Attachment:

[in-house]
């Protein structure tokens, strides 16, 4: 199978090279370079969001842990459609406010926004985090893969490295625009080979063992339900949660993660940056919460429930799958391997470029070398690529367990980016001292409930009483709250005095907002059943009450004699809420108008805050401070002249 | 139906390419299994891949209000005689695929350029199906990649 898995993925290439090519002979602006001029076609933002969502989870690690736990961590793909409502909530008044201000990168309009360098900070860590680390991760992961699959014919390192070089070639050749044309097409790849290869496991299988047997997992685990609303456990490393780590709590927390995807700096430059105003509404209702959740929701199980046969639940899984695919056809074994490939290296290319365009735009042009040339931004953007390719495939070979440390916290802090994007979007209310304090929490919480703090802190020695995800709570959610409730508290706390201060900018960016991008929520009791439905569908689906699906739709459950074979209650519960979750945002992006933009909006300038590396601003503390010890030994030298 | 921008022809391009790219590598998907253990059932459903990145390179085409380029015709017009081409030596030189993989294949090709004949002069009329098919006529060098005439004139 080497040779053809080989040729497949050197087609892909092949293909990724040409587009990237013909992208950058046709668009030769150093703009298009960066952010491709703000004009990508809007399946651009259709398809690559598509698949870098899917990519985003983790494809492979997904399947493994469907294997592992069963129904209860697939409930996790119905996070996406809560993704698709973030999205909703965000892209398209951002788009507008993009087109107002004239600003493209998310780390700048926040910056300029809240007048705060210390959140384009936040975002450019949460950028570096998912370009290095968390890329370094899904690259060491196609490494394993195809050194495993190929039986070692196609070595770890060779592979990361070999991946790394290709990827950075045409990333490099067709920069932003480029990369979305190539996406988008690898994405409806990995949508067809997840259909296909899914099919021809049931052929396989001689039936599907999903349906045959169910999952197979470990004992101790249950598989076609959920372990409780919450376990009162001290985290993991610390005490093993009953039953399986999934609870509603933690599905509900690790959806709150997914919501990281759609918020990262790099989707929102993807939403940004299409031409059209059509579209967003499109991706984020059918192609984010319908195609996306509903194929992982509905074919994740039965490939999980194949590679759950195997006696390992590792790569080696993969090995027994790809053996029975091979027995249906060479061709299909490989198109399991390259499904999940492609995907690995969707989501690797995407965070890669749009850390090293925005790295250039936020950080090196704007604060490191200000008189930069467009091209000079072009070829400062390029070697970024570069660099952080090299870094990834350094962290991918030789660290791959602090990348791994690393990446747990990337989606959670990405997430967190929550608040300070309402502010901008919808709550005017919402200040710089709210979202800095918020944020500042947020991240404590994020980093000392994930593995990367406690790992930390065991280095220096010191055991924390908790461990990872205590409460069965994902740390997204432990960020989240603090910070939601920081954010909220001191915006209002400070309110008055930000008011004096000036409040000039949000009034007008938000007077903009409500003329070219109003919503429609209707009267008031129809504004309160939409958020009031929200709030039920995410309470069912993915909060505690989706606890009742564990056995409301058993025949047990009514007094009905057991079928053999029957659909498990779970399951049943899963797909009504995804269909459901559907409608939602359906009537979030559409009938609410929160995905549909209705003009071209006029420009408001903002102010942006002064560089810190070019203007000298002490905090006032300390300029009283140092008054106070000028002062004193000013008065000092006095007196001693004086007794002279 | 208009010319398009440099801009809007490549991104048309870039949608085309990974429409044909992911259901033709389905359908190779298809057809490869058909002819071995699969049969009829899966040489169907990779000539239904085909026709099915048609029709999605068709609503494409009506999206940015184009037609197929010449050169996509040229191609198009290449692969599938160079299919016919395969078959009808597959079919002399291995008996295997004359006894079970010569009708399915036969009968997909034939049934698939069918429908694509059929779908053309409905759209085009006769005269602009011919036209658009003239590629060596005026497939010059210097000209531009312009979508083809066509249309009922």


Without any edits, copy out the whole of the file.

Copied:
[in-house]
């Protein structure tokens, strides 16, 4: 199978090279370079969001842990459609406010926004985090893969490295625009080979063992339900949660993660940056919460429930799958391997470029070398690529367990980016001292409930009483709250005095907002059943009450004699809420108008805050401070002249 | 139906390419299994891949209000005689695929350029199906990649 898995993925290439090519002979602006001029076609933002969502989870690690736990961590793909409502909530008044201000990168309009360098900070860590680390991760992961699959014919390192070089070639050749044309097409790849290869496991299988047997997992685990609303456990490393780590709590927390995807700096430059105003509404209702959740929701199980046969639940899984695919056809074994490939290296290319365009735009042009040339931004953007390719495939070979440390916290802090994007979007209310304090929490919480703090802190020695995800709570959610409730508290706390201060900018960016991008929520009791439905569908689906699906739709459950074979209650519960979750945002992006933009909006300038590396601003503390010890030994030298 | 921008022809391009790219590598998907253990059932459903990145390179085409380029015709017009081409030596030189993989294949090709004949002069009329098919006529060098005439004139 080497040779053809080989040729497949050197087609892909092949293909990724040409587009990237013909992208950058046709668009030769150093703009298009960066952010491709703000004009990508809007399946651009259709398809690559598509698949870098899917990519985003983790494809492979997904399947493994469907294997592992069963129904209860697939409930996790119905996070996406809560993704698709973030999205909703965000892209398209951002788009507008993009087109107002004239600003493209998310780390700048926040910056300029809240007048705060210390959140384009936040975002450019949460950028570096998912370009290095968390890329370094899904690259060491196609490494394993195809050194495993190929039986070692196609070595770890060779592979990361070999991946790394290709990827950075045409990333490099067709920069932003480029990369979305190539996406988008690898994405409806990995949508067809997840259909296909899914099919021809049931052929396989001689039936599907999903349906045959169910999952197979470990004992101790249950598989076609959920372990409780919450376990009162001290985290993991610390005490093993009953039953399986999934609870509603933690599905509900690790959806709150997914919501990281759609918020990262790099989707929102993807939403940004299409031409059209059509579209967003499109991706984020059918192609984010319908195609996306509903194929992982509905074919994740039965490939999980194949590679759950195997006696390992590792790569080696993969090995027994790809053996029975091979027995249906060479061709299909490989198109399991390259499904999940492609995907690995969707989501690797995407965070890669749009850390090293925005790295250039936020950080090196704007604060490191200000008189930069467009091209000079072009070829400062390029070697970024570069660099952080090299870094990834350094962290991918030789660290791959602090990348791994690393990446747990990337989606959670990405997430967190929550608040300070309402502010901008919808709550005017919402200040710089709210979202800095918020944020500042947020991240404590994020980093000392994930593995990367406690790992930390065991280095220096010191055991924390908790461990990872205590409460069965994902740390997204432990960020989240603090910070939601920081954010909220001191915006209002400070309110008055930000008011004096000036409040000039949000009034007008938000007077903009409500003329070219109003919503429609209707009267008031129809504004309160939409958020009031929200709030039920995410309470069912993915909060505690989706606890009742564990056995409301058993025949047990009514007094009905057991079928053999029957659909498990779970399951049943899963797909009504995804269909459901559907409608939602359906009537979030559409009938609410929160995905549909209705003009071209006029420009408001903002102010942006002064560089810190070019203007000298002490905090006032300390300029009283140092008054106070000028002062004193000013008065000092006095007196001693004086007794002279 | 208009010319398009440099801009809007490549991104048309870039949608085309990974429409044909992911259901033709389905359908190779298809057809490869058909002819071995699969049969009829899966040489169907990779000539239904085909026709099915048609029709999605068709609503494409009506999206940015184009037609197929010449050169996509040229191609198009290449692969599938160079299919016919395969078959009808597959079919002399291995008996295997004359006894079970010569009708399915036969009968997909034939049934698939069918429908694509059929779908053309409905759209085009006769005269602009011919036209658009003239590629060596005026497939010059210097000209531009312009979508083809066509249309009922």